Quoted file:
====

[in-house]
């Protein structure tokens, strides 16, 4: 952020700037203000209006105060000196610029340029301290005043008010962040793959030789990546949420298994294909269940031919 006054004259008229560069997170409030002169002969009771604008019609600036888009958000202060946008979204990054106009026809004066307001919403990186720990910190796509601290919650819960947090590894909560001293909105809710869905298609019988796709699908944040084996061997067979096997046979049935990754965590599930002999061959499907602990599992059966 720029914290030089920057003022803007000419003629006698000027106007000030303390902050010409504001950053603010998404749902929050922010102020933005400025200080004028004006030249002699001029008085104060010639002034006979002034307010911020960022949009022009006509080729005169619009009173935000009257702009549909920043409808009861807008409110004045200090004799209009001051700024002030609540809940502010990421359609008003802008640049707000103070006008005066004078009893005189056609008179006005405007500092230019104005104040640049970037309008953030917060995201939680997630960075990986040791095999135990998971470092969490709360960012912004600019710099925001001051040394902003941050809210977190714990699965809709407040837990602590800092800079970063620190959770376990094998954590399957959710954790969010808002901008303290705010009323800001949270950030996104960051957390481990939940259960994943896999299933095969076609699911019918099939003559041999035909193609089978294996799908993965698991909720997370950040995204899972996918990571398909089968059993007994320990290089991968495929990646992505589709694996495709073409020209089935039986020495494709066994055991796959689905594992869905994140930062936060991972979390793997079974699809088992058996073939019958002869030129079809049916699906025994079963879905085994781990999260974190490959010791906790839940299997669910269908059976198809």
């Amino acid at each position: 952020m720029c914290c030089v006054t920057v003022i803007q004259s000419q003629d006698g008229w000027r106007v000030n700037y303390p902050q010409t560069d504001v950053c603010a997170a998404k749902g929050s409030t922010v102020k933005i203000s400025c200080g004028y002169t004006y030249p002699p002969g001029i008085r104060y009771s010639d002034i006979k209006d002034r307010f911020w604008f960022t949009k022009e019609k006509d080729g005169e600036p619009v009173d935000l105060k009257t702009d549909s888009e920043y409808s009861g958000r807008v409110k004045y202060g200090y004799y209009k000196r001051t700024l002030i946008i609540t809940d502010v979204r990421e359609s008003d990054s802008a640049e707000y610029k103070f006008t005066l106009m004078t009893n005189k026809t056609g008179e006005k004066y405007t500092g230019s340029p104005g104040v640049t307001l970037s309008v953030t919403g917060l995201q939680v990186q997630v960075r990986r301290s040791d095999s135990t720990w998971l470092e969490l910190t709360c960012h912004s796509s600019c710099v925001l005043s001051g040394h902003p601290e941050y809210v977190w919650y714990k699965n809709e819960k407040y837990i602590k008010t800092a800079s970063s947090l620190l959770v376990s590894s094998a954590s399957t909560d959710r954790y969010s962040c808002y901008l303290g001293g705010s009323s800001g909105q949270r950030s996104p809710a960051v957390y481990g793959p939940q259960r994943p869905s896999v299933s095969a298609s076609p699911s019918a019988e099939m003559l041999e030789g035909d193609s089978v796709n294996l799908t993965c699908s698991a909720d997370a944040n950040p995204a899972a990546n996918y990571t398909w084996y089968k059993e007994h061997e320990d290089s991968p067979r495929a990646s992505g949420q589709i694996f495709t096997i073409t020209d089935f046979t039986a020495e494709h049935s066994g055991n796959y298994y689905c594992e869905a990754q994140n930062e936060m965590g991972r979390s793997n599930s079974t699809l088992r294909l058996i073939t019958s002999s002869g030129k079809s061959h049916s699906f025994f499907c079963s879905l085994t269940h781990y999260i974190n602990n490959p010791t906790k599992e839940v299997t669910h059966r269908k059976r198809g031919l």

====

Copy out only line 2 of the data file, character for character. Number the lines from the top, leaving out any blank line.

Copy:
């Protein structure tokens, strides 16, 4: 952020700037203000209006105060000196610029340029301290005043008010962040793959030789990546949420298994294909269940031919 006054004259008229560069997170409030002169002969009771604008019609600036888009958000202060946008979204990054106009026809004066307001919403990186720990910190796509601290919650819960947090590894909560001293909105809710869905298609019988796709699908944040084996061997067979096997046979049935990754965590599930002999061959499907602990599992059966 720029914290030089920057003022803007000419003629006698000027106007000030303390902050010409504001950053603010998404749902929050922010102020933005400025200080004028004006030249002699001029008085104060010639002034006979002034307010911020960022949009022009006509080729005169619009009173935000009257702009549909920043409808009861807008409110004045200090004799209009001051700024002030609540809940502010990421359609008003802008640049707000103070006008005066004078009893005189056609008179006005405007500092230019104005104040640049970037309008953030917060995201939680997630960075990986040791095999135990998971470092969490709360960012912004600019710099925001001051040394902003941050809210977190714990699965809709407040837990602590800092800079970063620190959770376990094998954590399957959710954790969010808002901008303290705010009323800001949270950030996104960051957390481990939940259960994943896999299933095969076609699911019918099939003559041999035909193609089978294996799908993965698991909720997370950040995204899972996918990571398909089968059993007994320990290089991968495929990646992505589709694996495709073409020209089935039986020495494709066994055991796959689905594992869905994140930062936060991972979390793997079974699809088992058996073939019958002869030129079809049916699906025994079963879905085994781990999260974190490959010791906790839940299997669910269908059976198809």